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Opinion: Court case illustrates Gitmo's failure

The detention of Adnan Latif in Guantanamo Bay is unjust and detrimental to the US.

NEW YORK — Last May, following several apparent suicide attempts, Adnan Latif, a Yemeni detainee at the U.S.-run Guantanamo Bay camp in Cuba, sent his lawyer a letter in which he renounced all hope in the U.S. justice system.

“You are still looking for justice and seeking hearings,” he wrote, while “I am being pushed toward death.”

Latif’s lack of faith is understandable. For more than eight years, the U.S. government has held him at Guantanamo, accusing him of having trained and fought with Al Qaeda in Afghanistan but never formally charging him with any crime.

When he wrote his letter, Latif did not know of a secret that makes his detention particularly reprehensible. Court papers disclosed last month show that as far back as 2004, the U.S. Department of Defense acknowledged it had no knowledge of Latif participating in terrorist training and recommended his transfer from Guantanamo. The papers also said that the Bush administration authorized Latif’s transfer in 2007.

That information only came to light in an opinion by a federal judge who ordered Latif’s immediate release. U.S. District Court Judge Henry Kennedy Jr.’s heavily redacted opinion said the government had failed to demonstrate that Latif was part of Al Qaeda or the Taliban, or that he had even trained as a militant. Kennedy instead concluded that Latif’s claim that he left Yemen for free medical treatment for severe car-crash injuries was “plausible.”

Kennedy’s order should mark the final chapter in the sordid tale of Latif’s indefinite detention without charge. But rather than do the right thing by sending Latif home or to a third country, the U.S. government informed the court shortly after the ruling that it is giving “serious consideration” to appealing his release. The government has until Sept. 20 to decide.

Returns to Yemen are unquestionably problematic. Half the 176 prisoners remaining at Guantanamo are Yemeni and 57 of them were cleared last year for release — 27 of them immediately and the rest if security conditions in Yemen improve.

But Yemen is a major Al Qaeda stronghold and the Nigerian man who tried to blow up a U.S. airliner on Christmas Day was allegedly dispatched by the group’s Yemeni branch. The administration of President Barack Obama suspended virtually all releases to Yemen following the Christmas Day attempt. In addition, both houses of Congress are considering legislation that would make it almost impossible to transfer Guantanamo detainees to at-risk countries such as Yemen.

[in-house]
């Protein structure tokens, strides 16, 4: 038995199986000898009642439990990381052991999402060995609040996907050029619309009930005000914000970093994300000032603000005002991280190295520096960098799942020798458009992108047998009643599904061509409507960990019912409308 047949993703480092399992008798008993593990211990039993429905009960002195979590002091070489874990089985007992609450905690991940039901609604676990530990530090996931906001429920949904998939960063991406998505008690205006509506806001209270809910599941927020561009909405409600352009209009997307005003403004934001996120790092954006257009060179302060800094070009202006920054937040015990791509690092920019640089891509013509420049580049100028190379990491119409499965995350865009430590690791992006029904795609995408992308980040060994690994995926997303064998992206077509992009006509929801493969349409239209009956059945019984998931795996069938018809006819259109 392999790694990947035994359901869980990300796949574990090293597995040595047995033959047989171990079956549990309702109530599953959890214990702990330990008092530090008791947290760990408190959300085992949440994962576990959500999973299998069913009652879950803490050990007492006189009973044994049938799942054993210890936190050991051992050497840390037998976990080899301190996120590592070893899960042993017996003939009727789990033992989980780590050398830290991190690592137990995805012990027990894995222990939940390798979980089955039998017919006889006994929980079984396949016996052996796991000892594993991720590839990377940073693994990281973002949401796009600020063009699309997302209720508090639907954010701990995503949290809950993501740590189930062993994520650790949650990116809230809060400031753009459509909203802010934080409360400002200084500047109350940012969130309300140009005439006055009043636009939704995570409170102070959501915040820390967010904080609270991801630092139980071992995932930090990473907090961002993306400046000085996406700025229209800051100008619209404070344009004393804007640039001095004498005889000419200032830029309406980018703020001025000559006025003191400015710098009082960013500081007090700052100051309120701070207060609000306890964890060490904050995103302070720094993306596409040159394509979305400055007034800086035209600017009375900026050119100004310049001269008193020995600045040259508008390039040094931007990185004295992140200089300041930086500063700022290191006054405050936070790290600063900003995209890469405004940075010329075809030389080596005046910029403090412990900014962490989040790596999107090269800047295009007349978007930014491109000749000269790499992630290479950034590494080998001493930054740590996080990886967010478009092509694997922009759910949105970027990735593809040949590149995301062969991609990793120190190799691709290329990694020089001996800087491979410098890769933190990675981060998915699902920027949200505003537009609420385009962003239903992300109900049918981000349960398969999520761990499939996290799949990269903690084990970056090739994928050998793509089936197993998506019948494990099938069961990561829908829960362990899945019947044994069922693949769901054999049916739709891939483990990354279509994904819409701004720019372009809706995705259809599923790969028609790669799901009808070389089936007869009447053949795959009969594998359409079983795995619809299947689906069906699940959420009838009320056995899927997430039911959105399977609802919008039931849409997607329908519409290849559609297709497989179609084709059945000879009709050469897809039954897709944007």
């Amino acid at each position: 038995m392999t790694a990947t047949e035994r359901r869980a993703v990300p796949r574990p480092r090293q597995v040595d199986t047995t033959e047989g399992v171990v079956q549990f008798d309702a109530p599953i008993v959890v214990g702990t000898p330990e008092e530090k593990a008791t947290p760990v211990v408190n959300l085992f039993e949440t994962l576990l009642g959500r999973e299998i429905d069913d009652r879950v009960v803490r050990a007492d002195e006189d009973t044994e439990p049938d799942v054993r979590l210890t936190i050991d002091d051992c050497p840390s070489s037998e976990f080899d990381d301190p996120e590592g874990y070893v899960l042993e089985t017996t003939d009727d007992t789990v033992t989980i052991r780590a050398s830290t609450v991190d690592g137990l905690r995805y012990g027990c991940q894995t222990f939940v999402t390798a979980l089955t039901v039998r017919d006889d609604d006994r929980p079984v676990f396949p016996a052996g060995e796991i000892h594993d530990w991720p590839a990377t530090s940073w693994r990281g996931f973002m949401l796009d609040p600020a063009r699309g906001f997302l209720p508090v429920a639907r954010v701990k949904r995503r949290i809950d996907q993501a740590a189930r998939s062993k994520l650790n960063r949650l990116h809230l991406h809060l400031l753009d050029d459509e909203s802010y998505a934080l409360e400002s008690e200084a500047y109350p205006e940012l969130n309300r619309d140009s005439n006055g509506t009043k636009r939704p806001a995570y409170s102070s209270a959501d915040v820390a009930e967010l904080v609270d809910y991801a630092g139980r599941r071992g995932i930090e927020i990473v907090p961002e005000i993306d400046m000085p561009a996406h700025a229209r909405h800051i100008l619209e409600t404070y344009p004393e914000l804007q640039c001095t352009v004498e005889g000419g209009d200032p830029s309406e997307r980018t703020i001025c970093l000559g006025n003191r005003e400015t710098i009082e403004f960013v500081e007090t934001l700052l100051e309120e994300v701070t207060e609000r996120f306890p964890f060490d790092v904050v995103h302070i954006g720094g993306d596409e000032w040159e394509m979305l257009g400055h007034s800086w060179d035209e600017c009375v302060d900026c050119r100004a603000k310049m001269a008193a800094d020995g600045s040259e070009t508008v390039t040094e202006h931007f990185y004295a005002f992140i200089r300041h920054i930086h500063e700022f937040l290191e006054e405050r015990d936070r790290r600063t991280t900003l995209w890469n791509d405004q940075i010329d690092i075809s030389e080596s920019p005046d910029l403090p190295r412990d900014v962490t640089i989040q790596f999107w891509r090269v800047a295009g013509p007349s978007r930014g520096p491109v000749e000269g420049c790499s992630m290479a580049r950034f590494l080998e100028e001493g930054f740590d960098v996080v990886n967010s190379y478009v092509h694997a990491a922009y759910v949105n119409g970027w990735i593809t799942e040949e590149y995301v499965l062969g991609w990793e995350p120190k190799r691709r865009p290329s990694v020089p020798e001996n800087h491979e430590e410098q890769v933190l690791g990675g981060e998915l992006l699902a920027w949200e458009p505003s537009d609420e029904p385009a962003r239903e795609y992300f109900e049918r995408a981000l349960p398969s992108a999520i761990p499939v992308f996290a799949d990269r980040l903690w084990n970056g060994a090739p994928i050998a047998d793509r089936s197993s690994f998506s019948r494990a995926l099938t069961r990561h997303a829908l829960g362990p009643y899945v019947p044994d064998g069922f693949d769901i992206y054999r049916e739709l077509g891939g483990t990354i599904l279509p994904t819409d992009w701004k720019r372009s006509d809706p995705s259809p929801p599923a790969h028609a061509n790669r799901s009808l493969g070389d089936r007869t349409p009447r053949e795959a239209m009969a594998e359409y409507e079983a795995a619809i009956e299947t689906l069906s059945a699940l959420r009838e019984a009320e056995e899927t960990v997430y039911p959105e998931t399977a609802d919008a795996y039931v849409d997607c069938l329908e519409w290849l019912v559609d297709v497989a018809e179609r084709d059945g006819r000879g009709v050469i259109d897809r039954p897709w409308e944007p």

But Latif’s case underscores both the gross human rights violations and strategic risks inherent in such blanket bans. Detaining Latif because of an attempted bombing committed without his knowledge or participation is a form of collective punishment that violates American notions of justice. Holding him on suspicion of a crime he theoretically may commit in the future, particularly with no credible evidence that he committed a crime in the past, is an equally gross betrayal of U.S. constitutional values. U.S. reliance on preventive detention also hands militants a recruitment tool and sets a dangerous precedent for abusive regimes around the world.

While the government ponders its next move, Latif, 34, lives in an isolation cell, except when he is placed in the psychiatric ward or force-fed through his nose during his frequent hunger strikes. His attorney, David Remes, said that when he visited Latif last month, he found him emaciated and seated on the floor in a padded garment known at Guantanamo as a “suicide smock.” He said Latif’s neck was marked with abrasions from attempts to strangle himself the previous night with the waistband of his underwear.

Remes said that when he told Latif that a judge had ordered his release, he was too despondent to take much interest.

The U.S. government hasn’t taken much interest in Latif, either. When Latif protested during his first formal hearing at Guantanamo in 2004 — more than two years after his capture — that the name on his form was not even his, the head of the review board merely replied, “Well that's the name we have.”

Latif told the review board that he went to Afghanistan for a free operation arranged by an Islamic charity for head injuries he had suffered in a car accident because he was too poor to afford the surgery at home. The board rejected his plea to search for medical records that would support his story. The medical records, later obtained by Latif’s lawyers and sent to Human Rights Watch, described acute head injuries and recommended that he seek an additional operation.

While Latif’s case is particularly compelling, his treatment is typical. Of the nearly 800 men who have been held at Guantanamo since it opened in 2002 — most for several years — only four have been convicted of crimes. Only about three dozen others are likely to be prosecuted. About a dozen of the 38 prisoners including Latif who have been ordered released by federal judges remain behind bars.

The Obama administration should release the men it cannot prosecute, regardless of their nationality, and monitor them if necessary. But that’s only the first step. It also should arrange for those released to receive comprehensive psychological and medical care, as well as help to reintegrate them into society, wherever that is. It’s the least the government owes a man like Latif, whom it has held without charge for nearly one-fourth of his life, against the advice of its own military advisors.

Letta Tayler is a terrorism and counterterrorism researcher with Human Rights Watch.

http://www.globalpost.com/dispatch/cuba/100817/guantanamo-cuba-justice